The meaning of “community”

20 May

This coming Sabbath at our Kenyon Presbyterian Church in Dunvegan is “Community Sunday.” According to the church’s web site, next Sunday, May 24th is when members of the stone church north of the crossroads celebrate the sacrament of communion. And the congregation wanted everyone to know that all members of the community are invited to attend this service.

Now, I did ask Rev. Julia Apps Douglas for more details on her upcoming sermon, entitled ”What does community mean today?” Unfortunately, the e-mail address for Rev. Apps Douglas contained in the church notice is out of date. So it would appear that my questions never got through.

What I had hoped to learn and share with you was a brief outline of her presentation. I had also asked her what the goal of the service was and what she hoped newcomers will take away from the service.

However, these are all questions you can answer for yourselves by attending next weekend. Refreshments will be served after the service.

 Supper a success

While we’re on the topic of our local kirk, I thought those who missed out on Saturday night’s Ham Supper at the church hall (and even those who attended) would like a peek at the big picture.

In total, the 30-plus hard-working volunteers served 200 meals, including 23 take-outs. This was no mean feat, given that the hall’s kitchen is the size of a postage stamp.

As always, the buffet was provisioned with an impressive array of sliced ham, scalloped potatoes, mixed vegetables, baked beans and a rainbow-coloured selection of jellied salads. But, given my weakness for sweets… especially raisin pie… my eye was drawn to the dessert table. There, awaiting the forks of appreciative diners, rested slice after slice of pie and squares of frosted carrot cake. Out of interest, I asked and was assured that every single one of the 35 pies was homemade.

Operationally, the logistics of the traffic flow in and out of the hall went like clockwork. The committee is now using the church proper as an antechamber where diners-to-be await their turn at a table and visit with friends and family. The long line-ups of the past have been replaced with a far more civilized numbered ticket system. Now, thanks to the efforts of volunteer James Prevost and his teammates, ticket holders are called in numerical order, as seats become available in the dining room.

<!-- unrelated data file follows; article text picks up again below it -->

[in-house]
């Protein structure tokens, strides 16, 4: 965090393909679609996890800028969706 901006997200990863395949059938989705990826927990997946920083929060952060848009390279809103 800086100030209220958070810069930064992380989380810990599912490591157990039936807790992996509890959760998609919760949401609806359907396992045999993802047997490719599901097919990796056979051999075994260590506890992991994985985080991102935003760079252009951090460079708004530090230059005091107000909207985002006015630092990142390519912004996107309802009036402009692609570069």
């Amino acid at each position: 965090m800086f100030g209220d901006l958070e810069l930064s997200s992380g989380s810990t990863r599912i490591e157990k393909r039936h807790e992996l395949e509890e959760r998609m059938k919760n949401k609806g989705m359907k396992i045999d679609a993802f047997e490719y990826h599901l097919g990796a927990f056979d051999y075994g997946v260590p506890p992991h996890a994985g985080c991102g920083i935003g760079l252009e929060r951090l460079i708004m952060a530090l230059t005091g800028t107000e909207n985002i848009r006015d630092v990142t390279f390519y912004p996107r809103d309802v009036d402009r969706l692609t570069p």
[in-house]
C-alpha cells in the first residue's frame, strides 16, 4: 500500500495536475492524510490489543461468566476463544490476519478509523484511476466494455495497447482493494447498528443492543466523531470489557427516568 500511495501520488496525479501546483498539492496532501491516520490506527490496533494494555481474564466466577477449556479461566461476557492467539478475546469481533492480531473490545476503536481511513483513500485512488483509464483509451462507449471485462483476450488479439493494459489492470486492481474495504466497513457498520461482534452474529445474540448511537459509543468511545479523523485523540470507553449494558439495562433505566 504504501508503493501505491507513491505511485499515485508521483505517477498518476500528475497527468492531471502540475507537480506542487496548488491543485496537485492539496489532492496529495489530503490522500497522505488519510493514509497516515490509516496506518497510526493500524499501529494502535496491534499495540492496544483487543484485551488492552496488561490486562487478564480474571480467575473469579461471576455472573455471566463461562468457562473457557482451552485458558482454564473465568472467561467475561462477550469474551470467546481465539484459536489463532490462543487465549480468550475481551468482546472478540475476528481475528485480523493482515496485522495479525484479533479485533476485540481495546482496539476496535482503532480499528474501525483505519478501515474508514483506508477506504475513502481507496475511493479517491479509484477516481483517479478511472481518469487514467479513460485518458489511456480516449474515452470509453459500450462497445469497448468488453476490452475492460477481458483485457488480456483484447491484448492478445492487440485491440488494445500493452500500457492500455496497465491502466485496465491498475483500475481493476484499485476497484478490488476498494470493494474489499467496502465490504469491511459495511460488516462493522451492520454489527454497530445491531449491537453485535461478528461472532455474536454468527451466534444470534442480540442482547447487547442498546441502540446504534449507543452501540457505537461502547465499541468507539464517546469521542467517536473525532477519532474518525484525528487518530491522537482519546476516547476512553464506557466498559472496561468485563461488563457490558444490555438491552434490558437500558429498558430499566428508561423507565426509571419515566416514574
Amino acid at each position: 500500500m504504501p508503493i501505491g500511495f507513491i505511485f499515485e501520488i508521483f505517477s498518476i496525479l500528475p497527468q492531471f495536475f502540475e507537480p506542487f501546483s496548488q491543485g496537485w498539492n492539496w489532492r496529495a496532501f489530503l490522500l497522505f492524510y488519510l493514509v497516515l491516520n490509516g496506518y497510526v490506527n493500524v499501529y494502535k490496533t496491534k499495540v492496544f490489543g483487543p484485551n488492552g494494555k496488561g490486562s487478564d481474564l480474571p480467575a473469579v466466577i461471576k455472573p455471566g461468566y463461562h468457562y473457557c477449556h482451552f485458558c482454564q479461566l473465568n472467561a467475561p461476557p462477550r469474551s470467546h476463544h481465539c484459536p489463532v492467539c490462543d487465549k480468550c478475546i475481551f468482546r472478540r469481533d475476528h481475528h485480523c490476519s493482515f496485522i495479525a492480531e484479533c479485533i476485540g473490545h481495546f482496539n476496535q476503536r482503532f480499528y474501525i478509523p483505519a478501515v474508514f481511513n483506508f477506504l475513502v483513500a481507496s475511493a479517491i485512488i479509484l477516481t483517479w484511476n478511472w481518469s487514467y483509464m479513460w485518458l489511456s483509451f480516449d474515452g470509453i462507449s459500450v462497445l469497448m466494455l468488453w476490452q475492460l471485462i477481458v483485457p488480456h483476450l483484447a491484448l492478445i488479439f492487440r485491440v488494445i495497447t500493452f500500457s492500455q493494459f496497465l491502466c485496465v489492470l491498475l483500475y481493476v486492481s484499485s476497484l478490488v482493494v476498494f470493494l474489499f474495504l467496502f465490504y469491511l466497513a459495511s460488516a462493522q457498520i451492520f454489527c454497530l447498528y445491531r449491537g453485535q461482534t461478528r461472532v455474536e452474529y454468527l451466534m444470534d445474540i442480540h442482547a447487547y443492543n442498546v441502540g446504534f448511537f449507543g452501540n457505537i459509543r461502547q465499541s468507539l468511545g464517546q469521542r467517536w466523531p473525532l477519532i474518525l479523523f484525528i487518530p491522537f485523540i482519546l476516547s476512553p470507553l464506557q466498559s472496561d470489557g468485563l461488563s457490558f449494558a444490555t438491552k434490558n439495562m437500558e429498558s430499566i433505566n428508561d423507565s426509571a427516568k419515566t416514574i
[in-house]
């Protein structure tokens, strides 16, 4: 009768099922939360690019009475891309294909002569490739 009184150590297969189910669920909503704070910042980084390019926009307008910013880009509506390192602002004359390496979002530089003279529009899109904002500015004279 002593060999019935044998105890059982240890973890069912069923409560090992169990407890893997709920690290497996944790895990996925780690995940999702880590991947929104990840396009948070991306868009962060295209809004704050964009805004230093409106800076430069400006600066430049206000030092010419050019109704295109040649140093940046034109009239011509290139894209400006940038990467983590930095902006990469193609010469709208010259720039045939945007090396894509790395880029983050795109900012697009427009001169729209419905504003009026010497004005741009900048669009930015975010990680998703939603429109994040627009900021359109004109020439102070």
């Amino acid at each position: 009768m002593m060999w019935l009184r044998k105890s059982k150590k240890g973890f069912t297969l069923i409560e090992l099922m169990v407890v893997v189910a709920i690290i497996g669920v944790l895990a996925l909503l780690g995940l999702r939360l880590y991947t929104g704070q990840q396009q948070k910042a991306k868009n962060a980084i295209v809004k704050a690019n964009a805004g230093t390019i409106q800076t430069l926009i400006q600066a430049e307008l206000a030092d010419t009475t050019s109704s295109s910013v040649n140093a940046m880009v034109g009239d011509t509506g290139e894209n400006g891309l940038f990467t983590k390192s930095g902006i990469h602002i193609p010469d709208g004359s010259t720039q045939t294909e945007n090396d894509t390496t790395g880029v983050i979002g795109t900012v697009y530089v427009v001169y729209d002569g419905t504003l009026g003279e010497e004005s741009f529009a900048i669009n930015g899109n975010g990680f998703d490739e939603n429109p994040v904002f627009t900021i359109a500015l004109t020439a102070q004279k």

One of the joys of living in a small community is watching the interaction between the generations… especially the “grandparent look” that springs to faces of folks when they lay eyes on their grandchild. A perfect example was Linda Fraser who, in the midst of pouring tea and coffee for the hungry hordes, spotted her young granddaughter, Lauren. The 20-month old tyke had just come in with Linda’s son Mark and his wife Jade and it was heart-warming to see Linda’s eyes lit up.

The wonderful history tour

A few days ago, Kent MacSweyn dropped by to sign some documents for the Museum. As he was leaving, we talked briefly about this year’s Historical Driving Tour. (Kent was just getting back from touring this year’s stops with fellow tour organizer, Harold MacMillan, and David Anderson.) David — an amazing individual whose mind is a rich repository of Glengarry’s past was pressed into service because the focus of the 2015 tour is on the southern half of the county.

According to Kent, the self-propelled excursion will start from the Glengarry, Nor’westers and Loyalist Museum in Williamstown at 9:00 AM on Saturday June 13th. From there, the group will set out on a journey back in time.

Stops will include: a tour of the Glengarry, Nor’westers and Loyalist Museum; a visit to the site of the old “Peanut Line” railway that used to link Cornwall with Montreal and Ottawa (one hopes we will also learn the origin of the line’s name); Williamstown’s St. Mary’s Catholic Church, founded in 1847; the Cooper Marsh Conservation Area in South Lancaster (where the tour will pause for a well-deserved lunch break); the Glengarry Fine Cheese factory; the Alexandria United (formerly Presbyterian) Church on the Hill in Alexandria; and the Morris/MacDougald home on Kenyon Concession 4. At each of the scheduled stops, a knowledgeable speaker will fill the group in on the location’s historical background.

At the end of the day, the hopefully long line of vehicles will wend its way to the Glengarry Pioneer Museum in Dunvegan where participants will toast yet another successful Historical Tour with a “wee dram” and a few of Marilyn MacSweyn’s heavenly Scottish oat cakes.

The cost of the daylong adventure is just $25 for members, and $30 for non-members. Which, considering it includes a delicious lunch and all admission fees
, is a pretty good deal. The organizers wanted me to mention that, if you’re paying for the tour at the starting point, please have the admission price in cash. They cannot handle other forms of payment. You’re also advised to dress appropriately for the weather and wear suitable shoes, as there is some walking involved. It’s also a good idea to bring a lawn chair.

The reason I’m featuring this event so far ahead of the actual date is that pre-registration is required. And, as space is limited, I’d recommend registering early. To do so, call 613-527-5230 or email:

Before we leave this topic, I also wanted to mention the community-minded sponsors who have stepped up to help make this year’s Historical Driving Tour possible. All hail from Alexandria and include: McDonell-Levert Insurance & Financial Services, KMAC Electric Limited and The Quirky Carrot. Thank you!